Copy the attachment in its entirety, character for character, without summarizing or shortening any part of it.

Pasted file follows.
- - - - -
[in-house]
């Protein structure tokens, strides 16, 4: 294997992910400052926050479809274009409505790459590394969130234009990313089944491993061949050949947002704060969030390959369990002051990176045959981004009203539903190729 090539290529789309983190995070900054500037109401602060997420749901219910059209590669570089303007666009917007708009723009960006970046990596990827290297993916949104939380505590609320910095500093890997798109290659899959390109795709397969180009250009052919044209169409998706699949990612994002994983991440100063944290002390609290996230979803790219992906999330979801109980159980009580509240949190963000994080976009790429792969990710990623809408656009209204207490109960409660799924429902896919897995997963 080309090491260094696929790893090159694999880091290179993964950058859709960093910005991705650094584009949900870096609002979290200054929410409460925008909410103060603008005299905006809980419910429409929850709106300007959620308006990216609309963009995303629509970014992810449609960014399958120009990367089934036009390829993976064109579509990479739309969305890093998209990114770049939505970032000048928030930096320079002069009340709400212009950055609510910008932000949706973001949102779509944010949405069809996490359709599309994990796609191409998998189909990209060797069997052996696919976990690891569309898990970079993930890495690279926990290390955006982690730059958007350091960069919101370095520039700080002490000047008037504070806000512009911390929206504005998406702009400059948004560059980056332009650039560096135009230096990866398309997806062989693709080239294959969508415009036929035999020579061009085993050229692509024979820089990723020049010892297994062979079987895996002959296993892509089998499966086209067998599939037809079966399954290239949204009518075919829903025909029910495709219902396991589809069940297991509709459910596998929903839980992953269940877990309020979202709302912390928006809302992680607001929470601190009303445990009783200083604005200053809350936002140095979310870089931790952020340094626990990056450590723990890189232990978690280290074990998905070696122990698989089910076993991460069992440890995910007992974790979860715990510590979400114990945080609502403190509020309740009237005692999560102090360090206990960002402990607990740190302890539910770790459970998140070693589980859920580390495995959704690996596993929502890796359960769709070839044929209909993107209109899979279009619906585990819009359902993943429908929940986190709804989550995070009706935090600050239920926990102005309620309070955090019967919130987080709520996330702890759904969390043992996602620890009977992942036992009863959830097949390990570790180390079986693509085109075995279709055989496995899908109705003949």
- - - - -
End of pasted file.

[in-house]
């Protein structure tokens, strides 16, 4: 294997992910400052926050479809274009409505790459590394969130234009990313089944491993061949050949947002704060969030390959369990002051990176045959981004009203539903190729 090539290529789309983190995070900054500037109401602060997420749901219910059209590669570089303007666009917007708009723009960006970046990596990827290297993916949104939380505590609320910095500093890997798109290659899959390109795709397969180009250009052919044209169409998706699949990612994002994983991440100063944290002390609290996230979803790219992906999330979801109980159980009580509240949190963000994080976009790429792969990710990623809408656009209204207490109960409660799924429902896919897995997963 080309090491260094696929790893090159694999880091290179993964950058859709960093910005991705650094584009949900870096609002979290200054929410409460925008909410103060603008005299905006809980419910429409929850709106300007959620308006990216609309963009995303629509970014992810449609960014399958120009990367089934036009390829993976064109579509990479739309969305890093998209990114770049939505970032000048928030930096320079002069009340709400212009950055609510910008932000949706973001949102779509944010949405069809996490359709599309994990796609191409998998189909990209060797069997052996696919976990690891569309898990970079993930890495690279926990290390955006982690730059958007350091960069919101370095520039700080002490000047008037504070806000512009911390929206504005998406702009400059948004560059980056332009650039560096135009230096990866398309997806062989693709080239294959969508415009036929035999020579061009085993050229692509024979820089990723020049010892297994062979079987895996002959296993892509089998499966086209067998599939037809079966399954290239949204009518075919829903025909029910495709219902396991589809069940297991509709459910596998929903839980992953269940877990309020979202709302912390928006809302992680607001929470601190009303445990009783200083604005200053809350936002140095979310870089931790952020340094626990990056450590723990890189232990978690280290074990998905070696122990698989089910076993991460069992440890995910007992974790979860715990510590979400114990945080609502403190509020309740009237005692999560102090360090206990960002402990607990740190302890539910770790459970998140070693589980859920580390495995959704690996596993929502890796359960769709070839044929209909993107209109899979279009619906585990819009359902993943429908929940986190709804989550995070009706935090600050239920926990102005309620309070955090019967919130987080709520996330702890759904969390043992996602620890009977992942036992009863959830097949390990570790180390079986693509085109075995279709055989496995899908109705003949």